It is estimated that 1,000 avoidable deaths occur in the NHS in England each month. A recent report published by the Royal College of Emergency Medicine (RCEM) has highlighted that an “exit block” in accident and emergency (A&E) departments is a significant contributing factor to these deaths. The RCEM explains that an exit block occurs when patients cannot be moved from the A&E into a hospital bed. 

The causes of exit block are complex but the problem is exacerbated by delays at the “back door” of hospitals where patients, usually the frail elderly who are medically well but require long-term care, often experience significant delays in being discharged because of problems in securing a care package in the community. 

The knock-on effect of these problems includes an increased length of stay for admitted patients, delays in time-critical interventions such as delayed antibiotic administration which can be life-threatening, more cancellations of operations which waste surgical capacity, and an increased risk of adverse events. 

The RCEM has warned that exit block causes up to 13 deaths a year for each A&E department which sees 50,000 patients. Considering that there were 21.7 million A&E attendances in 2013 to 2014 alone, this problem can result in hundreds of avoidable deaths per year. The report also highlighted the harm and distress caused to staff as a result of decreases in departmental function.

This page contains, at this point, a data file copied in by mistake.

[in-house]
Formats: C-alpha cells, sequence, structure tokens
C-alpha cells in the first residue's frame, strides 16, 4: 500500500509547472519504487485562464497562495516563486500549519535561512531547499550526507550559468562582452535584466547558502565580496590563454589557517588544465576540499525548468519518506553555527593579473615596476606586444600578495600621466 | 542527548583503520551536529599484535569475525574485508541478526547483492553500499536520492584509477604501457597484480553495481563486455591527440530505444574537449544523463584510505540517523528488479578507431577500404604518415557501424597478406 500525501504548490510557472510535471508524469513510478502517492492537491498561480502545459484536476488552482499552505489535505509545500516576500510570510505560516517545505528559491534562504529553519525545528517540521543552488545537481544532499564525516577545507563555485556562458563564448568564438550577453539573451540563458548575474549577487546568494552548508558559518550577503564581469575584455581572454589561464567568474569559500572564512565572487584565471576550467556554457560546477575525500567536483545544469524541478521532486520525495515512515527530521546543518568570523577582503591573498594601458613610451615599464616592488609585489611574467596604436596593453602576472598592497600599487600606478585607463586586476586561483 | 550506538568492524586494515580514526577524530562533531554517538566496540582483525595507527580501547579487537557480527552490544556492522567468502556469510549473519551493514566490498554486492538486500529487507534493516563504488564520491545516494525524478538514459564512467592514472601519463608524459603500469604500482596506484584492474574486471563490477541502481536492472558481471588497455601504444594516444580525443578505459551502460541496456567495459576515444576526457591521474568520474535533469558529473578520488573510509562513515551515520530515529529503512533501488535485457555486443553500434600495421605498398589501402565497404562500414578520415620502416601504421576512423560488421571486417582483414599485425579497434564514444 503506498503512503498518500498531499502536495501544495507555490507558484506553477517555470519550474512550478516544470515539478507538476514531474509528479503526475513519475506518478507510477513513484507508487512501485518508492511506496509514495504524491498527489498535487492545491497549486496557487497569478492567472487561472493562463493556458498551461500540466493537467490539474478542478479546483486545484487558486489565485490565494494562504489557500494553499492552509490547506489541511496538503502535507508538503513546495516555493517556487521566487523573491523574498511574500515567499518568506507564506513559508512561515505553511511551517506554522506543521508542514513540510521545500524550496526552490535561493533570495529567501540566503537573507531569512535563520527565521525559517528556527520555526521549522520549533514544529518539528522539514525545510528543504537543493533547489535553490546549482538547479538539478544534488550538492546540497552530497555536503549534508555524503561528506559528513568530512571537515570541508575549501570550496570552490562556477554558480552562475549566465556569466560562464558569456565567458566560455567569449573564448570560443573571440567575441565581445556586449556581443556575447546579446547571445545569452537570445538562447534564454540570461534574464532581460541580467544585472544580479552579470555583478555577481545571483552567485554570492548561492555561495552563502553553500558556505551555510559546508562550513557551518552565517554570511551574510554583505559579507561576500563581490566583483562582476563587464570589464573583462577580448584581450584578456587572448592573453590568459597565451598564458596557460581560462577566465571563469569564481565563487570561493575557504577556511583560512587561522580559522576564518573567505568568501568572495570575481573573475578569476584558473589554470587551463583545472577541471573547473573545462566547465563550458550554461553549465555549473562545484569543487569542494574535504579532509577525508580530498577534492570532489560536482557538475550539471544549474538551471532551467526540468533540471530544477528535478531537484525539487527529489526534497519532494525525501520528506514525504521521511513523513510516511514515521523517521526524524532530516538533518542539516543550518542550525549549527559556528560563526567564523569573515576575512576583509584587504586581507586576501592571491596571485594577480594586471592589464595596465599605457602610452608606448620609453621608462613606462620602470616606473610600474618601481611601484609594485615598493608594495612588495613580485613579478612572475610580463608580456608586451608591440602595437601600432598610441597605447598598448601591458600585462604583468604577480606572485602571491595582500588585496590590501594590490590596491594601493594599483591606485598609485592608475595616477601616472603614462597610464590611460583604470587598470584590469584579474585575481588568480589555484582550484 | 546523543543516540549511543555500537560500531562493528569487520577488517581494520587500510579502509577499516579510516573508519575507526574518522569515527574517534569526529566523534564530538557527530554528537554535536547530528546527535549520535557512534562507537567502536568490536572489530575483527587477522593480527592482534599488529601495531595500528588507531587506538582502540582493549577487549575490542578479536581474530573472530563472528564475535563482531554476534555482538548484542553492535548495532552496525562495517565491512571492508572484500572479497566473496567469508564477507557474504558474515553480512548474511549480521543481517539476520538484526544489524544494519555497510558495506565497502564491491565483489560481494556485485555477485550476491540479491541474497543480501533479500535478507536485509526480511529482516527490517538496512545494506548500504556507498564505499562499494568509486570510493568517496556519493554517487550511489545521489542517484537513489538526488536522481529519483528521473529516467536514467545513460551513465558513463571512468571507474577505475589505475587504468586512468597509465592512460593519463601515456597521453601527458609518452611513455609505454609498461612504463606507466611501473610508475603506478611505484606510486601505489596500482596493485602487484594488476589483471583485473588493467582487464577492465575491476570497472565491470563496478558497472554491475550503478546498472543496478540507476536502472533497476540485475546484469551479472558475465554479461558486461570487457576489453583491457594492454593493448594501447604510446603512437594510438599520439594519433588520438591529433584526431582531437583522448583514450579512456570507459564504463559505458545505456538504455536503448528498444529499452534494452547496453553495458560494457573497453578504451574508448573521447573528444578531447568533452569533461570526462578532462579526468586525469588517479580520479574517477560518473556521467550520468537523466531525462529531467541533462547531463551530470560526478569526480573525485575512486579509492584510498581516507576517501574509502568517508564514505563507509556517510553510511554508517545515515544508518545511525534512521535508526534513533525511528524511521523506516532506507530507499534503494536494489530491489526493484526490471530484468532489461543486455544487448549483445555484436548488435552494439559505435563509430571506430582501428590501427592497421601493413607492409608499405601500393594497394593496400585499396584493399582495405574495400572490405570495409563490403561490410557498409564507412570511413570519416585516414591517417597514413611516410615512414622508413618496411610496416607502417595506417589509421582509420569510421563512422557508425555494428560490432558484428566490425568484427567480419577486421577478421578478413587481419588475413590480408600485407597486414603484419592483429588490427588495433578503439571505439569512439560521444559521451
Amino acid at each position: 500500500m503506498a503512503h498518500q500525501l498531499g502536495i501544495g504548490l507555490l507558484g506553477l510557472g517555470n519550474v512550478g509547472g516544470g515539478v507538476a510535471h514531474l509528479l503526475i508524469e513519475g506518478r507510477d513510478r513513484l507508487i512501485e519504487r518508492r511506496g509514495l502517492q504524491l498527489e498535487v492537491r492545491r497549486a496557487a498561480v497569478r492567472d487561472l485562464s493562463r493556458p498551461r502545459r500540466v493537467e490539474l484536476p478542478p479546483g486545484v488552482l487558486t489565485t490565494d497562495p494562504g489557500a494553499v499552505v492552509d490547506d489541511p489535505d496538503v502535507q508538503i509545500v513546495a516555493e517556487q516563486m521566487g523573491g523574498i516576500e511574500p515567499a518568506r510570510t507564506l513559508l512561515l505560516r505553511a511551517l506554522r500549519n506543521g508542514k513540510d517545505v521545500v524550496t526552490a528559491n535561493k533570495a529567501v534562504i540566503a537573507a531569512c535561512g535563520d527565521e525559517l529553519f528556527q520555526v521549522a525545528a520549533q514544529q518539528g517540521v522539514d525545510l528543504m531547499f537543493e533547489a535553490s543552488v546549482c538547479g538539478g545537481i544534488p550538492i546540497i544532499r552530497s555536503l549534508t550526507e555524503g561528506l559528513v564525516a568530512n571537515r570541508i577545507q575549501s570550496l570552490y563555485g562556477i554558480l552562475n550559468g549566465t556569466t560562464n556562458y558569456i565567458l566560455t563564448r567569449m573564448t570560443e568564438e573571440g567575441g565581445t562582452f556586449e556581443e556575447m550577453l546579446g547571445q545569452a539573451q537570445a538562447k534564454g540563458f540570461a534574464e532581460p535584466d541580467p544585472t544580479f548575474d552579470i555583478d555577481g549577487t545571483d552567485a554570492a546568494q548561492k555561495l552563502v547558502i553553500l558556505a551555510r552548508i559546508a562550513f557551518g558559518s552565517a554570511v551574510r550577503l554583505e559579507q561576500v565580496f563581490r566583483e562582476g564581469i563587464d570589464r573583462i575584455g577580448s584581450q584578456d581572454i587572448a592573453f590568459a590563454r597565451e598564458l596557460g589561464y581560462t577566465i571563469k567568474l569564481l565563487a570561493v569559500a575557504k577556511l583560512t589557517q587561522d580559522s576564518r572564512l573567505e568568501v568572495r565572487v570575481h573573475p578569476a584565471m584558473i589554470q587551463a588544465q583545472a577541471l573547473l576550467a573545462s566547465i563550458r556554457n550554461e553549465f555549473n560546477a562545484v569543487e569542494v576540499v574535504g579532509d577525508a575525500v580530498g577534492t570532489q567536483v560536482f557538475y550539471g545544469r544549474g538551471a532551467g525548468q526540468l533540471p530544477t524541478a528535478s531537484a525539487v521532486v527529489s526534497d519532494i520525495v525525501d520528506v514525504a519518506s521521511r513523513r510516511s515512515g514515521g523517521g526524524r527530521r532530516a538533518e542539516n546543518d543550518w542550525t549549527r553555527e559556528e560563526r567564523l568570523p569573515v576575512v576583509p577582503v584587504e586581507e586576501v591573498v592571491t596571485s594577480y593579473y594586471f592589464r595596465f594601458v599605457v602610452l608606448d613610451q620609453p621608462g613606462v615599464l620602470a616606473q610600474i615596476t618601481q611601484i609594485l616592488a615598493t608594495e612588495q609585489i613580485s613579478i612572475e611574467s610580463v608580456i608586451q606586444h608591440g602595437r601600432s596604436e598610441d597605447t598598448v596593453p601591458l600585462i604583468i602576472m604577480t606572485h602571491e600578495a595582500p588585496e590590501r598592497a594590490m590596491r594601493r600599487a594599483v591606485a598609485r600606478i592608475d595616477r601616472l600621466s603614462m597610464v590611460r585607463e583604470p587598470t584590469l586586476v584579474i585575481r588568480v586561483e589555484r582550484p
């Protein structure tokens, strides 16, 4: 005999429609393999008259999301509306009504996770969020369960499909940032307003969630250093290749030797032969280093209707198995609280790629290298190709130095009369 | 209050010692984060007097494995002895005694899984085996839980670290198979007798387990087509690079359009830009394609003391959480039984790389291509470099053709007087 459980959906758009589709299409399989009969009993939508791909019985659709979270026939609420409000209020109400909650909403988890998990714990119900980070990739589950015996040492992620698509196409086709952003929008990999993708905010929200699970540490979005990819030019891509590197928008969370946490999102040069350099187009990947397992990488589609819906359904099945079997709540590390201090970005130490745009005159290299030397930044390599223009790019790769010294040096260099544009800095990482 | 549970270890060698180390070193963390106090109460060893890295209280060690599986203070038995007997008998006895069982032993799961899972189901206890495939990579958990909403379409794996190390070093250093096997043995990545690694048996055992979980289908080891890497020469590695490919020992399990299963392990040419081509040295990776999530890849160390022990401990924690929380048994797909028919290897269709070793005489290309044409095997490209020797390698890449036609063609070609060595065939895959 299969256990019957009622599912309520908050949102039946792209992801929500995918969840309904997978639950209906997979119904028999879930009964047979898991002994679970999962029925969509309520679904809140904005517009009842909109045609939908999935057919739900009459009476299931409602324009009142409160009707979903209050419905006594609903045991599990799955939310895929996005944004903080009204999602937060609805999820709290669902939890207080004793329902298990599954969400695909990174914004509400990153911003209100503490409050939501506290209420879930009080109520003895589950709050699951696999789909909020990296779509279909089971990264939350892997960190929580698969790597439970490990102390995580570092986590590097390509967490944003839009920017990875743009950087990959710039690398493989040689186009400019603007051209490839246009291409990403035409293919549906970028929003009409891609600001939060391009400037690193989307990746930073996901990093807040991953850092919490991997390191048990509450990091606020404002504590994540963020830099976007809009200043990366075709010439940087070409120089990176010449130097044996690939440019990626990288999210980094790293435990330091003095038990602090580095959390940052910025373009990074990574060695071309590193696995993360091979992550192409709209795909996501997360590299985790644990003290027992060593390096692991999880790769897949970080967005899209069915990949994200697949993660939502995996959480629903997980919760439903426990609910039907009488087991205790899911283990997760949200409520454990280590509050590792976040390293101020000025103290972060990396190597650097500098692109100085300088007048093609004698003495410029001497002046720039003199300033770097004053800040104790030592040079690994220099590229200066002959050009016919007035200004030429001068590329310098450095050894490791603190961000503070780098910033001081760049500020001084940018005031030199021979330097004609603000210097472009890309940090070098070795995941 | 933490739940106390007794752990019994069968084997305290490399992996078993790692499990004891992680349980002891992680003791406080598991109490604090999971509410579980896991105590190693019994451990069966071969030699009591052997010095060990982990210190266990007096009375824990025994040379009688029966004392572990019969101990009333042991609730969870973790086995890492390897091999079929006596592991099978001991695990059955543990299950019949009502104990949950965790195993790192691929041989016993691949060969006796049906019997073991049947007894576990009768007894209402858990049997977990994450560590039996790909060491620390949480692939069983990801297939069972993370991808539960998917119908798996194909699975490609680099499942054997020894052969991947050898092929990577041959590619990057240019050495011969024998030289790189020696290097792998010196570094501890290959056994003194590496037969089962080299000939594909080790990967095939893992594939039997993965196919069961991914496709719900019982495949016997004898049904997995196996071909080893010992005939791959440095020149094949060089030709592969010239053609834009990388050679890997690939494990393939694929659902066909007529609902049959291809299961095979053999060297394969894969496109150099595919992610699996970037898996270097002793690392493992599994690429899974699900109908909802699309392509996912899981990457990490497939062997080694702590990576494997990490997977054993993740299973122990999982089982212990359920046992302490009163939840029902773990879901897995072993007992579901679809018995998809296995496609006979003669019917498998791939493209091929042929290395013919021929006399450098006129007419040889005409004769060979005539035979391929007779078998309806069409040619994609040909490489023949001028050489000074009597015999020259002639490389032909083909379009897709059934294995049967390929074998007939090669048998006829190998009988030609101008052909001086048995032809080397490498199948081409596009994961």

While not all deaths caused by exit block are necessarily avoidable, the RCEM has stressed that any initiatives to reduce mortality must also address exit block. Unfortunately, as the recent statistics highlight, more A&E departments are failing to see patients within the four hour standard, resulting in over-crowding and over-stretched resources. Consequently, the RCEM warns that the problems with exit block in UK emergency departments are likely to grow substantially. 

Naomi Holland, an associate in the Penningtons Manches clinical negligence team, comments: “Clearly, the findings of this report are very concerning and, although the problems facing A&E departments across the UK are not new, they do need to be addressed in the interest of patient safety. Procedures within A&E departments must be implemented to determine and monitor the causes of the inefficiencies within the system so that the issues can be identified and steps taken to rectify them.”